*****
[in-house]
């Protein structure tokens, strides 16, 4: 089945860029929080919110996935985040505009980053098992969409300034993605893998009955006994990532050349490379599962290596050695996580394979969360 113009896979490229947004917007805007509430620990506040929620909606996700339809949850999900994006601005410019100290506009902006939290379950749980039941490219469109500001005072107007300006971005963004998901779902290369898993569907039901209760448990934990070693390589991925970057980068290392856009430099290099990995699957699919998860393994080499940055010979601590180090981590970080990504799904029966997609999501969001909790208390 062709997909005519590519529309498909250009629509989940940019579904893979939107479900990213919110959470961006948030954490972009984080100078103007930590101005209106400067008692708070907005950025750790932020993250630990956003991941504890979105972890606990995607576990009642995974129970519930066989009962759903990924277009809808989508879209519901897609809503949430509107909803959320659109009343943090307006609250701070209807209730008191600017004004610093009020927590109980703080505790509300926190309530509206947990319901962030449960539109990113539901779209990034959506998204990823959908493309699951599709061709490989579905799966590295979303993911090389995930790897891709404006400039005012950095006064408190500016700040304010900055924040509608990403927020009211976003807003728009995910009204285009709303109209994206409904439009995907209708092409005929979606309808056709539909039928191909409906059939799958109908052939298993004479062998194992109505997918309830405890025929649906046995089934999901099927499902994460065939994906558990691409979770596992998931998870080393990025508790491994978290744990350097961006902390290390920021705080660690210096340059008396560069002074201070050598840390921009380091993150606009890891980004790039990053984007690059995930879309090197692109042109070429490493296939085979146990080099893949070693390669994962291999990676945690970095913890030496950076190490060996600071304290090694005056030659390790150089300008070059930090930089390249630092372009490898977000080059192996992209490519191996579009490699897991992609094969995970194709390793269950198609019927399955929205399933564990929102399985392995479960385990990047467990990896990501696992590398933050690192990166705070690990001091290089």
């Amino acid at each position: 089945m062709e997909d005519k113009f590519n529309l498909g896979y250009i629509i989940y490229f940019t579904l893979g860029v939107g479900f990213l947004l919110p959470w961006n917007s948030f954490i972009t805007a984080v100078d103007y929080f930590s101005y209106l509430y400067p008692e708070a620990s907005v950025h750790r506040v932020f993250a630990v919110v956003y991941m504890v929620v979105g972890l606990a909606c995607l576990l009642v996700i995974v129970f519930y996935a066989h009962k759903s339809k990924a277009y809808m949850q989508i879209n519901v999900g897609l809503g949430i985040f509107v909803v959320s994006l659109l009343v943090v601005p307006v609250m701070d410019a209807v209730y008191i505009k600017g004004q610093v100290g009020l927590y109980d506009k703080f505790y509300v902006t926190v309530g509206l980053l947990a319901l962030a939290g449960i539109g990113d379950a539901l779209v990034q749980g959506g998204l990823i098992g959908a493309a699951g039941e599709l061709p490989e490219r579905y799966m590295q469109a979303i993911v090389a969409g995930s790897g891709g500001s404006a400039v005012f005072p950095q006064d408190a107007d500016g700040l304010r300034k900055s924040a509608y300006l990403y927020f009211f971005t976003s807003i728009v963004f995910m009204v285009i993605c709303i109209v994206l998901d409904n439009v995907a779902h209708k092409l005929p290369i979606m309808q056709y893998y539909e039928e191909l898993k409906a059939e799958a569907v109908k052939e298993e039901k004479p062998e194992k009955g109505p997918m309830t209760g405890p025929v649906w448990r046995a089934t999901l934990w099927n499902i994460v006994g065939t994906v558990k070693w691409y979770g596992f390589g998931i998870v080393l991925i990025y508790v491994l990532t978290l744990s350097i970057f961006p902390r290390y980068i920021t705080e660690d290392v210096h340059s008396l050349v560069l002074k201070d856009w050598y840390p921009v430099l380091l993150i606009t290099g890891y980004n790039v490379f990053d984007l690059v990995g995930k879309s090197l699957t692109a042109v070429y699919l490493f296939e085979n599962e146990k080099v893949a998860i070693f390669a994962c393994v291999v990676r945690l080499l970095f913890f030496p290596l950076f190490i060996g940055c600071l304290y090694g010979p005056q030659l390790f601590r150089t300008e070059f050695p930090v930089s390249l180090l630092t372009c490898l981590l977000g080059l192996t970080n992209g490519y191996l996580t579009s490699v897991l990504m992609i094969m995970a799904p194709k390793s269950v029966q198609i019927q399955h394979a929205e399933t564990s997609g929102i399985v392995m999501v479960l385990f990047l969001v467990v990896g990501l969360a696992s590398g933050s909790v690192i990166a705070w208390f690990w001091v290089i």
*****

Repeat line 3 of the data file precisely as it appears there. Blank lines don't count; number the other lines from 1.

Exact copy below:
């Amino acid at each position: 089945m062709e997909d005519k113009f590519n529309l498909g896979y250009i629509i989940y490229f940019t579904l893979g860029v939107g479900f990213l947004l919110p959470w961006n917007s948030f954490i972009t805007a984080v100078d103007y929080f930590s101005y209106l509430y400067p008692e708070a620990s907005v950025h750790r506040v932020f993250a630990v919110v956003y991941m504890v929620v979105g972890l606990a909606c995607l576990l009642v996700i995974v129970f519930y996935a066989h009962k759903s339809k990924a277009y809808m949850q989508i879209n519901v999900g897609l809503g949430i985040f509107v909803v959320s994006l659109l009343v943090v601005p307006v609250m701070d410019a209807v209730y008191i505009k600017g004004q610093v100290g009020l927590y109980d506009k703080f505790y509300v902006t926190v309530g509206l980053l947990a319901l962030a939290g449960i539109g990113d379950a539901l779209v990034q749980g959506g998204l990823i098992g959908a493309a699951g039941e599709l061709p490989e490219r579905y799966m590295q469109a979303i993911v090389a969409g995930s790897g891709g500001s404006a400039v005012f005072p950095q006064d408190a107007d500016g700040l304010r300034k900055s924040a509608y300006l990403y927020f009211f971005t976003s807003i728009v963004f995910m009204v285009i993605c709303i109209v994206l998901d409904n439009v995907a779902h209708k092409l005929p290369i979606m309808q056709y893998y539909e039928e191909l898993k409906a059939e799958a569907v109908k052939e298993e039901k004479p062998e194992k009955g109505p997918m309830t209760g405890p025929v649906w448990r046995a089934t999901l934990w099927n499902i994460v006994g065939t994906v558990k070693w691409y979770g596992f390589g998931i998870v080393l991925i990025y508790v491994l990532t978290l744990s350097i970057f961006p902390r290390y980068i920021t705080e660690d290392v210096h340059s008396l050349v560069l002074k201070d856009w050598y840390p921009v430099l380091l993150i606009t290099g890891y980004n790039v490379f990053d984007l690059v990995g995930k879309s090197l699957t692109a042109v070429y699919l490493f296939e085979n599962e146990k080099v893949a998860i070693f390669a994962c393994v291999v990676r945690l080499l970095f913890f030496p290596l950076f190490i060996g940055c600071l304290y090694g010979p005056q030659l390790f601590r150089t300008e070059f050695p930090v930089s390249l180090l630092t372009c490898l981590l977000g080059l192996t970080n992209g490519y191996l996580t579009s490699v897991l990504m992609i094969m995970a799904p194709k390793s269950v029966q198609i019927q399955h394979a929205e399933t564990s997609g929102i399985v392995m999501v479960l385990f990047l969001v467990v990896g990501l969360a696992s590398g933050s909790v690192i990166a705070w208390f690990w001091v290089i």